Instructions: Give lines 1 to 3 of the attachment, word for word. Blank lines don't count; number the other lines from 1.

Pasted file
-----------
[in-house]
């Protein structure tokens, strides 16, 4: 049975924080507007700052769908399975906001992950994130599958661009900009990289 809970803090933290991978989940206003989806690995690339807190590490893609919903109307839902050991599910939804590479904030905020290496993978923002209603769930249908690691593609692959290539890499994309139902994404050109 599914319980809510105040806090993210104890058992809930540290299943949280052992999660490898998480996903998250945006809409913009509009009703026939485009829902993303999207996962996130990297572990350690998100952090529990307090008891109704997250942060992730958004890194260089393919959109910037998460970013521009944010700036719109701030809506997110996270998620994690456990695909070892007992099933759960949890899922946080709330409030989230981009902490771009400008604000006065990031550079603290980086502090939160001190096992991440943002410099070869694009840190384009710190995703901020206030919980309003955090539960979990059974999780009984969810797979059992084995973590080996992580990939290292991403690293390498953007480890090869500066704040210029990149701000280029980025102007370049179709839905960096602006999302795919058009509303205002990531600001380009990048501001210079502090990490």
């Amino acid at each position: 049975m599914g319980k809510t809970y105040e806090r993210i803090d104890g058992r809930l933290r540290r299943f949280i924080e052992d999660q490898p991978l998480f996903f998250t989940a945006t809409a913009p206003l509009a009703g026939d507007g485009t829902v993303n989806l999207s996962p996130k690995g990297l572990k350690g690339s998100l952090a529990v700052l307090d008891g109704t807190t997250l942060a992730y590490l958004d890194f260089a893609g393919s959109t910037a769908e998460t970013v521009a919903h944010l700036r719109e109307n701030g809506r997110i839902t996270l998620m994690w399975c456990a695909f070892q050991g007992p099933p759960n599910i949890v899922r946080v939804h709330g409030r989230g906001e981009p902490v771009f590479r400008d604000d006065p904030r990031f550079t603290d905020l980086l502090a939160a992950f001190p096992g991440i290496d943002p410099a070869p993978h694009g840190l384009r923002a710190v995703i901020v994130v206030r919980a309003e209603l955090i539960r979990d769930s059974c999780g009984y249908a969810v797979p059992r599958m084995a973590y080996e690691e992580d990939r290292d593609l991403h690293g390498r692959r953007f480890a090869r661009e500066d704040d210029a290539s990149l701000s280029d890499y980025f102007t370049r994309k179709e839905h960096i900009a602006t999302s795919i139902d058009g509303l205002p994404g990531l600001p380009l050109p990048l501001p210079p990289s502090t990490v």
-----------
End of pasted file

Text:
[in-house]
């Protein structure tokens, strides 16, 4: 049975924080507007700052769908399975906001992950994130599958661009900009990289 809970803090933290991978989940206003989806690995690339807190590490893609919903109307839902050991599910939804590479904030905020290496993978923002209603769930249908690691593609692959290539890499994309139902994404050109 599914319980809510105040806090993210104890058992809930540290299943949280052992999660490898998480996903998250945006809409913009509009009703026939485009829902993303999207996962996130990297572990350690998100952090529990307090008891109704997250942060992730958004890194260089393919959109910037998460970013521009944010700036719109701030809506997110996270998620994690456990695909070892007992099933759960949890899922946080709330409030989230981009902490771009400008604000006065990031550079603290980086502090939160001190096992991440943002410099070869694009840190384009710190995703901020206030919980309003955090539960979990059974999780009984969810797979059992084995973590080996992580990939290292991403690293390498953007480890090869500066704040210029990149701000280029980025102007370049179709839905960096602006999302795919058009509303205002990531600001380009990048501001210079502090990490």
């Amino acid at each position: 049975m599914g319980k809510t809970y105040e806090r993210i803090d104890g058992r809930l933290r540290r299943f949280i924080e052992d999660q490898p991978l998480f996903f998250t989940a945006t809409a913009p206003l509009a009703g026939d507007g485009t829902v993303n989806l999207s996962p996130k690995g990297l572990k350690g690339s998100l952090a529990v700052l307090d008891g109704t807190t997250l942060a992730y590490l958004d890194f260089a893609g393919s959109t910037a769908e998460t970013v521009a919903h944010l700036r719109e109307n701030g809506r997110i839902t996270l998620m994690w399975c456990a695909f070892q050991g007992p099933p759960n599910i949890v899922r946080v939804h709330g409030r989230g906001e981009p902490v771009f590479r400008d604000d006065p904030r990031f550079t603290d905020l980086l502090a939160a992950f001190p096992g991440i290496d943002p410099a070869p993978h694009g840190l384009r923002a710190v995703i901020v994130v206030r919980a309003e209603l955090i539960r979990d769930s059974c999780g009984y249908a969810v797979p059992r599958m084995a973590y080996e690691e992580d990939r290292d593609l991403h690293g390498r692959r953007f480890a090869r661009e500066d704040d210029a290539s990149l701000s280029d890499y980025f102007t370049r994309k179709e839905h960096i900009a602006t999302s795919i139902d058009g509303l205002p994404g990531l600001p380009l050109p990048l501001p210079p990289s502090t990490v």